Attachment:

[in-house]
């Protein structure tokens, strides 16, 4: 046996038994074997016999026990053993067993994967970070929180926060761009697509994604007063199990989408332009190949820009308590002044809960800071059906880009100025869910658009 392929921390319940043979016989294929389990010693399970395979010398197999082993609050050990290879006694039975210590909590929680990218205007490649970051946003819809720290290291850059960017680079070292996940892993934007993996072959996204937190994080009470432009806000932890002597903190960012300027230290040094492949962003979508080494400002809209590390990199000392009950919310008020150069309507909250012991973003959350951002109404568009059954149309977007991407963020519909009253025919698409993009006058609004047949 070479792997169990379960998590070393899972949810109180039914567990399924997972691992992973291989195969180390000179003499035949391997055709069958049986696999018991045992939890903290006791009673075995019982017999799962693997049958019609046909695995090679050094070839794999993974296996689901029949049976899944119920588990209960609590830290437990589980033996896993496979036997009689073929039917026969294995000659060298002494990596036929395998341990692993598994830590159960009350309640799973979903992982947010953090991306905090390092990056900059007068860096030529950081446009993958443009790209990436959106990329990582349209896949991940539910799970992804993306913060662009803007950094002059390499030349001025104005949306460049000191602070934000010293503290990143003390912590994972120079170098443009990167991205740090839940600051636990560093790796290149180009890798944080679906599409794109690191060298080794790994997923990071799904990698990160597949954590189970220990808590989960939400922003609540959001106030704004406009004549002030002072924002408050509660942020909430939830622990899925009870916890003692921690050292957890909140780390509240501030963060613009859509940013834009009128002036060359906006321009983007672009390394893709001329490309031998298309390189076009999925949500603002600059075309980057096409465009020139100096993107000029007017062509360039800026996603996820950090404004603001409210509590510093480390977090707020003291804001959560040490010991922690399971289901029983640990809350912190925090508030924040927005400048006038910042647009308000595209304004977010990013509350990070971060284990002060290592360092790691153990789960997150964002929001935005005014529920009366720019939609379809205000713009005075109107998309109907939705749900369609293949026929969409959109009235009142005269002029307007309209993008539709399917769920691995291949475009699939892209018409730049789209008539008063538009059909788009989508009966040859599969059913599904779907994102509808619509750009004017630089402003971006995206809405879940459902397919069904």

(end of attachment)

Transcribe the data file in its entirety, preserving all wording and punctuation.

[in-house]
């Protein structure tokens, strides 16, 4: 046996038994074997016999026990053993067993994967970070929180926060761009697509994604007063199990989408332009190949820009308590002044809960800071059906880009100025869910658009 392929921390319940043979016989294929389990010693399970395979010398197999082993609050050990290879006694039975210590909590929680990218205007490649970051946003819809720290290291850059960017680079070292996940892993934007993996072959996204937190994080009470432009806000932890002597903190960012300027230290040094492949962003979508080494400002809209590390990199000392009950919310008020150069309507909250012991973003959350951002109404568009059954149309977007991407963020519909009253025919698409993009006058609004047949 070479792997169990379960998590070393899972949810109180039914567990399924997972691992992973291989195969180390000179003499035949391997055709069958049986696999018991045992939890903290006791009673075995019982017999799962693997049958019609046909695995090679050094070839794999993974296996689901029949049976899944119920588990209960609590830290437990589980033996896993496979036997009689073929039917026969294995000659060298002494990596036929395998341990692993598994830590159960009350309640799973979903992982947010953090991306905090390092990056900059007068860096030529950081446009993958443009790209990436959106990329990582349209896949991940539910799970992804993306913060662009803007950094002059390499030349001025104005949306460049000191602070934000010293503290990143003390912590994972120079170098443009990167991205740090839940600051636990560093790796290149180009890798944080679906599409794109690191060298080794790994997923990071799904990698990160597949954590189970220990808590989960939400922003609540959001106030704004406009004549002030002072924002408050509660942020909430939830622990899925009870916890003692921690050292957890909140780390509240501030963060613009859509940013834009009128002036060359906006321009983007672009390394893709001329490309031998298309390189076009999925949500603002600059075309980057096409465009020139100096993107000029007017062509360039800026996603996820950090404004603001409210509590510093480390977090707020003291804001959560040490010991922690399971289901029983640990809350912190925090508030924040927005400048006038910042647009308000595209304004977010990013509350990070971060284990002060290592360092790691153990789960997150964002929001935005005014529920009366720019939609379809205000713009005075109107998309109907939705749900369609293949026929969409959109009235009142005269002029307007309209993008539709399917769920691995291949475009699939892209018409730049789209008539008063538009059909788009989508009966040859599969059913599904779907994102509808619509750009004017630089402003971006995206809405879940459902397919069904």